• Travelers should familiarize themselves with the following policies prior to travel.

    • Data Security
    • Computer Usage
    • Intellectual Property

Protecting Research Data

    • Some countries reserve the right to inspect or copy data from electronic devices from international travelers, including those returning to the United States. Make sure you know what to expect from your destination.
    • Some countries do not permit the possession of material or media that might be politically or nationally critical of the government or country. Avoid storing such media on your electronic devices.
    • It is not uncommon for government agents or officials to knowingly access or copy confidential information.
    • Decide to retain the minimum necessary data, applications, or files on your electronic device. In addition, minimize the total number of devices you bring along.
    • Consider the local telecommunications infrastructure and plan accordingly. For instance, if you use your phone for Duo authentication, and you are traveling to an area without reliable service, arrange for an alternative method (such as a Duo token) that does not rely on a cellular connection.
    • Be aware of any restrictions related to the data for which you are entrusted.
    • Create a new backup of all critical data and files to a university-approved backup device you plan to leave at home.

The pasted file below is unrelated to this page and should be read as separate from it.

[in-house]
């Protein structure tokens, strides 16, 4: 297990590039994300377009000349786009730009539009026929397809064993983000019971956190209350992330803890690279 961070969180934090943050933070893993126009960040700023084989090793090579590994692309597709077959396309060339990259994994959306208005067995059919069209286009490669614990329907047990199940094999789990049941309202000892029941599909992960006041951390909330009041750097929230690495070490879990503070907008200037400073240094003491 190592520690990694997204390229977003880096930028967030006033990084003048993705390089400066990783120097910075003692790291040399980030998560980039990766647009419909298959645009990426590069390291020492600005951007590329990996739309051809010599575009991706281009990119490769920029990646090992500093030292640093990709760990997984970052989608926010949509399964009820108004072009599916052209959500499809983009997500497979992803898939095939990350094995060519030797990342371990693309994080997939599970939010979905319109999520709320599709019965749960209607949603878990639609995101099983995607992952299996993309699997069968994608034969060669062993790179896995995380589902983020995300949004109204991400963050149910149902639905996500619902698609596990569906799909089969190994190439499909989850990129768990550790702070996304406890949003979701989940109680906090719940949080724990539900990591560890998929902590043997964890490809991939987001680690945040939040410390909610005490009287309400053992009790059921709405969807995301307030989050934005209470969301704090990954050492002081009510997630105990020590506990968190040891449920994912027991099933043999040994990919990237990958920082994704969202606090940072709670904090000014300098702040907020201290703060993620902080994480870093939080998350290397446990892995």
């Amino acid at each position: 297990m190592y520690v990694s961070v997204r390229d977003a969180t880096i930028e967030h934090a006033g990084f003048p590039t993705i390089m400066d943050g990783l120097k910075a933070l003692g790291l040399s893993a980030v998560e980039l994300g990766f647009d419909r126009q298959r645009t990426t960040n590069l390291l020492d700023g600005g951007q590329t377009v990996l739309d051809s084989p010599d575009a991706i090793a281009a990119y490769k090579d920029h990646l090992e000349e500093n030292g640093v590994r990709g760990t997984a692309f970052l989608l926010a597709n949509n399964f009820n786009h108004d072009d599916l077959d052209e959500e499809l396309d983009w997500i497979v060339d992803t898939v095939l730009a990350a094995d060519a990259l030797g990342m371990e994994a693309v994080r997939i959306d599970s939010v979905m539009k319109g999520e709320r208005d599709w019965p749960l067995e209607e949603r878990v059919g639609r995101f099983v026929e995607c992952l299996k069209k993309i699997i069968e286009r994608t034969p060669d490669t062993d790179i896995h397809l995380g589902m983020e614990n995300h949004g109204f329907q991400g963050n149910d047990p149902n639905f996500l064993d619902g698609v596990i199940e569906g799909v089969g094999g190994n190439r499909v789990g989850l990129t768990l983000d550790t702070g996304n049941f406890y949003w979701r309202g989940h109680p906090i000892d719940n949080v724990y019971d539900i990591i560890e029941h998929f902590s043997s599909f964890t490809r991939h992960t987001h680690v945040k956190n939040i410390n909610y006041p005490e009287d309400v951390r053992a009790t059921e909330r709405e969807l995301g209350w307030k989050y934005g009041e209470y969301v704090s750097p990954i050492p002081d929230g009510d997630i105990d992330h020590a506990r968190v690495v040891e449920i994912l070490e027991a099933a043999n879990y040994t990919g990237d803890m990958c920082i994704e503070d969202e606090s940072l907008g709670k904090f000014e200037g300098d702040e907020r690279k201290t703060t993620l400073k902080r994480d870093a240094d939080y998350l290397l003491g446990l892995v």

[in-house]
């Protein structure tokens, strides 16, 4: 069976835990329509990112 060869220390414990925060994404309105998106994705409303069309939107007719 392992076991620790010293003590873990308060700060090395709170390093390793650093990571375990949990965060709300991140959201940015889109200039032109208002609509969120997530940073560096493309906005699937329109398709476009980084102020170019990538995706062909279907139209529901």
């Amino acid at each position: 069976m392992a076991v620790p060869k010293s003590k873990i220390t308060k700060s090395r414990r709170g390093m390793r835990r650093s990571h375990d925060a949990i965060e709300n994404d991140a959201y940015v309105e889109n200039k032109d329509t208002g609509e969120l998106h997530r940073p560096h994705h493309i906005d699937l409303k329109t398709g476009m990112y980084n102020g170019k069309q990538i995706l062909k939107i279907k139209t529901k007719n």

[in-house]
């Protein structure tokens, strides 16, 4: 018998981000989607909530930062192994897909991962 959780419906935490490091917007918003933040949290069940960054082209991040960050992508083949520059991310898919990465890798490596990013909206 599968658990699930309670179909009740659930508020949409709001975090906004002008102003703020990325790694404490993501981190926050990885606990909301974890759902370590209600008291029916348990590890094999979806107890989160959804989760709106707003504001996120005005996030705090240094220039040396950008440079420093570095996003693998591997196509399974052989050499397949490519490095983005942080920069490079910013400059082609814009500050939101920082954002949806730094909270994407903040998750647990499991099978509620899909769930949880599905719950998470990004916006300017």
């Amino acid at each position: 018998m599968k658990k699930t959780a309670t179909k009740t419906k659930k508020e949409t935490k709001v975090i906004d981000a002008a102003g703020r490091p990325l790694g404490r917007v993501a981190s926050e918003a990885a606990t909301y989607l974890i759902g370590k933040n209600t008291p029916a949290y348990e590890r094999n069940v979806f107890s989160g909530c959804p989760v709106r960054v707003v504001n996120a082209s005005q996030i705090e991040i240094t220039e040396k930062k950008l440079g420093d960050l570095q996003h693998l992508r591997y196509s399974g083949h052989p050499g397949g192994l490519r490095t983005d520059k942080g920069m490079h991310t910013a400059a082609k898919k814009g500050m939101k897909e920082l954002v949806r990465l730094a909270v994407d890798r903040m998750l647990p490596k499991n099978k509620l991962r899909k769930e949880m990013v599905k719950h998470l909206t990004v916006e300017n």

• Make sure the software (operating systems, virus protection apps) on your devices are patched and up to date
    • Completely clear your history, passwords, and caches from the browsers that you use.
    • Ensure that your device’s drive is encrypted.
    • Consider using OneDrive to store data/documents while you are abroad.
    • Disable all unnecessary services (e.g. Bluetooth and Wi-Fi, when not in use) on your device.
    • Power off your device when not in use.
    • If you are asked to surrender your credentials to search your device, change it as soon as possible afterwards.
    • Always connect to the internet through the KSU Global Protect VPN.
    • Never use your credentials on any public machine.
    • Do not use storage devices given to you or found, such as a USB drive.

*Travelers should also be aware that they may encounter increased scrutiny and screening of electronic devices at ports of entry both in certain destinations as well as upon re-entry into the United States.

U.S. and International Law

All travelers are expected to conduct research into and obey local laws of their destination county(ies).  When traveling abroad, individuals are subject the laws of the country in which they are traveling. Individuals found to be in violation of the host country’s laws, even unknowingly, can face deportation, fines or arrest and imprisonment. See Arrests Abroad for more information.

That said, there are certain U.S. laws which do apply to activities abroad.  These include:

  • Regulations which control technology which can be brought overseas or shared with others. See IT and Data Security or contact University Information Technology Service for more information.
  • Some countries and individuals have limitations placed upon them by the Department of Treasury Office of Foreign Asset Control (OFAC) restricting U.S. organizations from conducting business with those under the restrictions.